EHS Corner – Noteworthy EHS Regulatory Topics
Administration Launches Clean Manufacturing Initiative
On February 15, 2022, the Biden Administration announced its goals to support clean manufacturing initiatives in an official White House news release. The administration has created a Buy Clean Task Force that will focus on sourcing low-carbon materials in federal purchasing programs and new trade policies to incentivize manufacturers of low-carbon materials such as aluminum and steel.
The list below is a summary of some of the specific actions included in this clean manufacturing initiative:
- Expand the use of clean hydrogen in the industrial sector. The U.S. Department of Energy is providing billions of dollars of funding aimed to expand Regional Clean Hydrogen Hubs and reduce the costs of hydrogen manufactured from clean electricity.
- Establish the first-ever Buy Clean Task Force. This Task Force will utilize the federal government’s immense purchasing power to support American-made, low-carbon materials.
- Minimize the use and manufacturing of “dirty” products by rewarding American manufacturers of clean materials such as steel and aluminum.
- Issuing new guidance on Carbon Capture, Utilization, and Sequestration (CCUS) technologies. This new guidance will support CCUS projects with goals of reducing emissions and protecting vulnerable communities from industrial pollution.
According to the White House news release, the industrial sector currently produces almost one-third of domestic greenhouse gas (GHG) emissions. Facilities are generally required to submit annual reports under 40 CFR Part 98 if:
- GHG emissions from covered sources exceed 25,000 metric tons CO2e per year.
- Supply of certain products would result in over 25,000 metric tons CO2e of GHG emissions if those products were released, combusted, or oxidized.
- The facility receives 25,000 metric tons or more of CO2 for underground injection.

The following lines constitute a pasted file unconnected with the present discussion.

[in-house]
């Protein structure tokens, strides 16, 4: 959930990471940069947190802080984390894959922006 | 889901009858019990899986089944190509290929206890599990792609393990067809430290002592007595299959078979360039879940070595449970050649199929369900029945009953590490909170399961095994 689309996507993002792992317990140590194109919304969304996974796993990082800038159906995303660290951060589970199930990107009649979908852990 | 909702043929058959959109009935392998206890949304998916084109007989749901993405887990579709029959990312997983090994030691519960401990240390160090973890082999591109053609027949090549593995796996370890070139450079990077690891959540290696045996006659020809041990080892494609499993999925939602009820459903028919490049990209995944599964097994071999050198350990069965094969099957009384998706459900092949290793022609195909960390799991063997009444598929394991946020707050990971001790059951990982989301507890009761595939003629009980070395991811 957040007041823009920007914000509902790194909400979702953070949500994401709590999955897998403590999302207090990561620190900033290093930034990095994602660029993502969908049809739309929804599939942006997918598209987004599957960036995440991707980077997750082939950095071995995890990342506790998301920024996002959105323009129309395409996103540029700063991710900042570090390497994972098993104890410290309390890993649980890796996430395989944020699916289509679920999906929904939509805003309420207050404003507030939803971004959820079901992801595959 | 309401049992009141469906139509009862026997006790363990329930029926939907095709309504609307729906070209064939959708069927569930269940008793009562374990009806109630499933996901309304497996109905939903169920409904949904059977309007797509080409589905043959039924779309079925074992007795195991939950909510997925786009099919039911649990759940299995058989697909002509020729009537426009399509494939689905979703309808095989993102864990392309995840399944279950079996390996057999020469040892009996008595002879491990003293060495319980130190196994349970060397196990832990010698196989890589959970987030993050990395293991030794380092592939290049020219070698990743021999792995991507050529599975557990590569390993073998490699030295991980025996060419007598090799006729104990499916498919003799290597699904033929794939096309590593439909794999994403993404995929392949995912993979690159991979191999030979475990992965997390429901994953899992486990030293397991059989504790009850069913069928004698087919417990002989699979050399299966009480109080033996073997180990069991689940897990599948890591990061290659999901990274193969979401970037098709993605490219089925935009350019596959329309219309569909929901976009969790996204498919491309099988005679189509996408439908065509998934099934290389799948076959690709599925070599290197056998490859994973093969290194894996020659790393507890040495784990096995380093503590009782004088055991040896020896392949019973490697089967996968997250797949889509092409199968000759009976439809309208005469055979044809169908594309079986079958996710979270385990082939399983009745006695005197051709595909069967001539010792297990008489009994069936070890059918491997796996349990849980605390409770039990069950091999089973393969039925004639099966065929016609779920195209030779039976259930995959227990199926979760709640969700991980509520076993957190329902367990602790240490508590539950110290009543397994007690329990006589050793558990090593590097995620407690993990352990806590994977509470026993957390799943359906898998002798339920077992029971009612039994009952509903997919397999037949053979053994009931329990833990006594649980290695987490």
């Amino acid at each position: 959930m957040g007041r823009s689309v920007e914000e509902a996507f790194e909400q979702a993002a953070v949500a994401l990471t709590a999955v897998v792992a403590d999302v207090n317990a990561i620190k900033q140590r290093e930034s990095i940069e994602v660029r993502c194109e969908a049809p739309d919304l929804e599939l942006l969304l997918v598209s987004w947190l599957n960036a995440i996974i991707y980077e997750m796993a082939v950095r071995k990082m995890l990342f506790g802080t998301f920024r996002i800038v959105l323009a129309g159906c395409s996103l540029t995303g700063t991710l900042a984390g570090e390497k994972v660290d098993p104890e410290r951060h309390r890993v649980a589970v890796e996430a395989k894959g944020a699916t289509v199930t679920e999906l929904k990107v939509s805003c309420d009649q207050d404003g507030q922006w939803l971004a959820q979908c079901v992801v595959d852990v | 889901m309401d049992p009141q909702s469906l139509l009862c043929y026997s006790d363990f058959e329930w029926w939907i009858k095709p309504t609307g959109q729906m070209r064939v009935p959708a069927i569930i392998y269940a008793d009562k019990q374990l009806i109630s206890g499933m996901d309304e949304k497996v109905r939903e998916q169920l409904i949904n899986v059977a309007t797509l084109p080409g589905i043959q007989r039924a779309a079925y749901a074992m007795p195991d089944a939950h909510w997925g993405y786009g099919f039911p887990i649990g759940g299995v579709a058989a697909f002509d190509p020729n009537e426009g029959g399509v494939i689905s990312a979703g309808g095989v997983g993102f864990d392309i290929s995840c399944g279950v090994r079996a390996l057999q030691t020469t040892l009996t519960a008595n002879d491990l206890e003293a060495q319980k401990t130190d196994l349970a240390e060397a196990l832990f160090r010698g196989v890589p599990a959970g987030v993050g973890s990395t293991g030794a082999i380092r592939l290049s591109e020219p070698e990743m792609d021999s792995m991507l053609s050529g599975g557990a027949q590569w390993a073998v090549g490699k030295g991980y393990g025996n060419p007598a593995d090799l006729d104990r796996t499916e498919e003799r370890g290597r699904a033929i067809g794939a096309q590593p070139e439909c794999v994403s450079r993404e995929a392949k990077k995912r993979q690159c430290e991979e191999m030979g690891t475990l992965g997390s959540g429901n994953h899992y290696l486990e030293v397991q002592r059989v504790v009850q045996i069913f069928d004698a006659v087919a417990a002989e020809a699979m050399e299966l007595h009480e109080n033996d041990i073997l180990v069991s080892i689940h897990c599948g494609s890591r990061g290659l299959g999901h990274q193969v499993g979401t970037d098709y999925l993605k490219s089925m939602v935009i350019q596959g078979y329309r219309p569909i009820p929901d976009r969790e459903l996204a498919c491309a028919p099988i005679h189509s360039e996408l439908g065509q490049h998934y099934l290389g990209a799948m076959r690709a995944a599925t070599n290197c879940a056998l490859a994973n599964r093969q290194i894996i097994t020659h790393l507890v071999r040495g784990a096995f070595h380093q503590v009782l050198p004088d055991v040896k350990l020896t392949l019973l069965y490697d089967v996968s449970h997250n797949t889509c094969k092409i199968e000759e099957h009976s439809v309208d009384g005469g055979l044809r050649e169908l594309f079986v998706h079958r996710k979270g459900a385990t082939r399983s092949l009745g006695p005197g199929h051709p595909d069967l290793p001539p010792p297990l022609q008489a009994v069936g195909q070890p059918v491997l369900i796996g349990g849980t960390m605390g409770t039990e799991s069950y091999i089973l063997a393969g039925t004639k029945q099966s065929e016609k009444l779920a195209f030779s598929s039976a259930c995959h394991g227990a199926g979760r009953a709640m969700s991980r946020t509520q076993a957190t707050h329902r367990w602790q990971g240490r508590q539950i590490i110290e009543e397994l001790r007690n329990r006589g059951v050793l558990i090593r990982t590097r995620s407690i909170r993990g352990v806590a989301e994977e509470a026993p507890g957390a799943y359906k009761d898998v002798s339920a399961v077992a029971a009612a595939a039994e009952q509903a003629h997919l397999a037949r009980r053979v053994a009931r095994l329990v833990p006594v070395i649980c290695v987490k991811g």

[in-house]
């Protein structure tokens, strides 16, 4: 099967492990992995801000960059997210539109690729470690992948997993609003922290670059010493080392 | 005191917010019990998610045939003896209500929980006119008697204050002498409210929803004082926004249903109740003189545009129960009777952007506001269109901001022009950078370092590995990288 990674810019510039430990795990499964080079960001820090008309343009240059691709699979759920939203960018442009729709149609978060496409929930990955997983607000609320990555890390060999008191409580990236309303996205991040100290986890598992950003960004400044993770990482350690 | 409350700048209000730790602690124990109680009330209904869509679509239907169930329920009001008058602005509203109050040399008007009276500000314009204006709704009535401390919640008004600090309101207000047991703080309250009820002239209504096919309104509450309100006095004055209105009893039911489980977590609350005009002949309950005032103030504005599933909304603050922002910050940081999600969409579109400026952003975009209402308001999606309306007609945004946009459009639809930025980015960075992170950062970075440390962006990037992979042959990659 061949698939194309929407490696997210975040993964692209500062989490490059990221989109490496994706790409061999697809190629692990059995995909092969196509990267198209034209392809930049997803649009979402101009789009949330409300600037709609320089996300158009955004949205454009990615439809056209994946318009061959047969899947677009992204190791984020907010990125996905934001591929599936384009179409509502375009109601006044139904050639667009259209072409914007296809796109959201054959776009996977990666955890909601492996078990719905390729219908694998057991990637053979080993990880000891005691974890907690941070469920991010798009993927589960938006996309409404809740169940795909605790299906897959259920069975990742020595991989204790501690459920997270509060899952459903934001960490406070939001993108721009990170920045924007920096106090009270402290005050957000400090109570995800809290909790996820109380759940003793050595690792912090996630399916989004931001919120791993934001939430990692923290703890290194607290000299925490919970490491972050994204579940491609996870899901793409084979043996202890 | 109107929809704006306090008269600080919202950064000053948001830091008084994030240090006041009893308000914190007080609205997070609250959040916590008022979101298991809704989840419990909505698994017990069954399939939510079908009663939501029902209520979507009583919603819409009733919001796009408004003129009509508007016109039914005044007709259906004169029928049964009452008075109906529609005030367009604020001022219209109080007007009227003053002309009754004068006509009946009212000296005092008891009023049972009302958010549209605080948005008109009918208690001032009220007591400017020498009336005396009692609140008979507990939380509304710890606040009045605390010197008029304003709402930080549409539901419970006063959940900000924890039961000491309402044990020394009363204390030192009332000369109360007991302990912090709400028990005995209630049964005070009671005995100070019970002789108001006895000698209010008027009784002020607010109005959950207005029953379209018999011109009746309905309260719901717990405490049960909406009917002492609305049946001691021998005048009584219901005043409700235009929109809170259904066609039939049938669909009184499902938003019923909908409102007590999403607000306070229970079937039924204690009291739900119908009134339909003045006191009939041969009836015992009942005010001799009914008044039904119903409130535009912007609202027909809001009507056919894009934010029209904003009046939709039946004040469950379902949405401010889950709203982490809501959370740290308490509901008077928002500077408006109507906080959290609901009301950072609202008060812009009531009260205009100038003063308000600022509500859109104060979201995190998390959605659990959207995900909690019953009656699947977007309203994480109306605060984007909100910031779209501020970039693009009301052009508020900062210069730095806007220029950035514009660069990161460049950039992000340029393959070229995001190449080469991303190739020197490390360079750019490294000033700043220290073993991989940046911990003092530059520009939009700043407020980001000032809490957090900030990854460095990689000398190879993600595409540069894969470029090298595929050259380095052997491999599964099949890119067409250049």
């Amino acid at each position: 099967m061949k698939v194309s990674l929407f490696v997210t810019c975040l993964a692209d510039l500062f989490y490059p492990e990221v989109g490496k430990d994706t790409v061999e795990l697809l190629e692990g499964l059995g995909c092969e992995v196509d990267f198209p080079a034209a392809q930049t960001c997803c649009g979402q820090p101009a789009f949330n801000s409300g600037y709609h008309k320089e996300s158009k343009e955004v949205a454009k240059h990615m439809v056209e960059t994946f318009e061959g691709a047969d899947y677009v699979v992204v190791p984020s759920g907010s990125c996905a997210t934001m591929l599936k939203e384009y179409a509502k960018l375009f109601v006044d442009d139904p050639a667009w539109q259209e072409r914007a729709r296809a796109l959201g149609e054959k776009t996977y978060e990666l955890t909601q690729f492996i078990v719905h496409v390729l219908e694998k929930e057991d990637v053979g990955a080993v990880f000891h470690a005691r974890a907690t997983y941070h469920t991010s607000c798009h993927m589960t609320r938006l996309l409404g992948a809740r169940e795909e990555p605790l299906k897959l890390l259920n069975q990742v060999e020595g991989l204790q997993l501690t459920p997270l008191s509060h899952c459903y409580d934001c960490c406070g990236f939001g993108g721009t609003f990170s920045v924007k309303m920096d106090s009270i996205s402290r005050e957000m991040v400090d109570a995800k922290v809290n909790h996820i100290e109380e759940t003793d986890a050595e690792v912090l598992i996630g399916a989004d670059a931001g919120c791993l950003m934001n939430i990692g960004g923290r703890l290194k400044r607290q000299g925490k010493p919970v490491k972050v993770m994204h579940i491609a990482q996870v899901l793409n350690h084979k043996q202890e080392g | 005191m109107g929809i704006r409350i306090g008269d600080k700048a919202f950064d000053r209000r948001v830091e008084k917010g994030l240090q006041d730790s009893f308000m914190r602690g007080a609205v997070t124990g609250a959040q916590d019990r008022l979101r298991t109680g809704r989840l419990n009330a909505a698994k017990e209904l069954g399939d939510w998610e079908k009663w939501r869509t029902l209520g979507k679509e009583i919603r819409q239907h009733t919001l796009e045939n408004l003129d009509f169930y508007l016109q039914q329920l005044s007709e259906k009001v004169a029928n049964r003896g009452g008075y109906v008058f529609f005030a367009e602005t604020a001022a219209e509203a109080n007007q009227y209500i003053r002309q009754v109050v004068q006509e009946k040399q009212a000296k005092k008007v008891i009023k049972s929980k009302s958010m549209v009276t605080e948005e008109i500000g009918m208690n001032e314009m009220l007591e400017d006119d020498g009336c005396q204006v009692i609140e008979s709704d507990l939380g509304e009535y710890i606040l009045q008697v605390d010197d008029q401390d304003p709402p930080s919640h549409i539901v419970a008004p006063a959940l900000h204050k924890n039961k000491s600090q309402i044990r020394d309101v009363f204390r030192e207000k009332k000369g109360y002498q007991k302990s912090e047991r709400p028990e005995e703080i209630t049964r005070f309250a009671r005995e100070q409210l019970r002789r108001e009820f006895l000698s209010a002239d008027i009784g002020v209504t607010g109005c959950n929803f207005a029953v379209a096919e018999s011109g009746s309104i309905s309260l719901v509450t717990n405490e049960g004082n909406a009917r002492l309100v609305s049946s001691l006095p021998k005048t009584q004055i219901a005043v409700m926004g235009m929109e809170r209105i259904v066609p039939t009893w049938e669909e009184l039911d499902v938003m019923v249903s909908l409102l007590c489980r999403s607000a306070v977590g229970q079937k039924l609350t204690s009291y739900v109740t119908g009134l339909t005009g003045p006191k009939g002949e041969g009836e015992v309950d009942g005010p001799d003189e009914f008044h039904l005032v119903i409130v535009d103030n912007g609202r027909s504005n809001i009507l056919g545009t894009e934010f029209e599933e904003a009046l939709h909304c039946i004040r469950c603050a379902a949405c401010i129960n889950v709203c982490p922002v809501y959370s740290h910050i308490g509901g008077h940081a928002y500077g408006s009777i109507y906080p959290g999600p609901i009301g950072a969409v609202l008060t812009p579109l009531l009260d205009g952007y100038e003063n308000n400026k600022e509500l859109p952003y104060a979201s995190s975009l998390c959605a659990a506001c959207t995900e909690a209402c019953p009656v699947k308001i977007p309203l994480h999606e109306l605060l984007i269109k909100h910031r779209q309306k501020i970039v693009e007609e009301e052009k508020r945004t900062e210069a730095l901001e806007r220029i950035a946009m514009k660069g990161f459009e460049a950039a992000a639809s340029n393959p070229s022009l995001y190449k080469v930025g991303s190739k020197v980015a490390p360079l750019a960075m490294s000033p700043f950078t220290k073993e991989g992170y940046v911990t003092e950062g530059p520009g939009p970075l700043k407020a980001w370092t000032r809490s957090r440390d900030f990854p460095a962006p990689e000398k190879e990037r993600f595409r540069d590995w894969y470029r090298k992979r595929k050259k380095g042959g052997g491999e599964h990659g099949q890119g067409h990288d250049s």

If your facility falls within one of these emission categories, you may be subject to reporting to the US EPA. GHG reporting is due March 31 of the following year.
Noise Emphasis Program Launched by OSHA’s Region 7 Office
The Occupational Safety and Health Administration’s (OSHA’s) Region 7 office has launched a Regional Emphasis Program (REP) in the Midwest to address noise concerns. The program will focus on inspection and enforcement for occupational noise exposures at facilities in Iowa, Kansas, Missouri, and Nebraska.
Under this REP, facilities will be selected based on lists of construction and general industry targeted by the program, along with reviewing state workers’ compensation data involving hearing loss claims.
During an inspection, OSHA Compliance Safety and Health Officers (CSHOs) will review the company’s hearing conservation program, exposure monitoring program, and OSHA 300 injury and illness logs. CSHOs will also actively screen for noise hazards and conduct full noise sampling events to determine potential occupational exposures.
Employees exposed to high levels of noise within the work environment can sustain irreversible hearing loss. Repeated exposures to high levels of noise can lead to permanent tinnitus and hearing loss. Bureau of Labor Statistics (BLS) data show that more than 1 in 10 people endure workplace noise levels loud enough to damage their hearing, but about half the nation’s workers do not use personal protective equipment to protect their hearing.
If you have a facility already monitored for noise exposure, it is important to keep up with the requirements of a hearing-conservation and continued monitoring program. If your facility has not monitored current noise-exposure levels, the first place to start is to have a noise sampling event completed to identify if and where occupational noise exposures exist. Now that OSHA will be specifically enforcing noise exposure through targeted inspections, employees in Region 7 and all over the country should take a look at the compliance of their current noise exposures and hearing-conservation programs.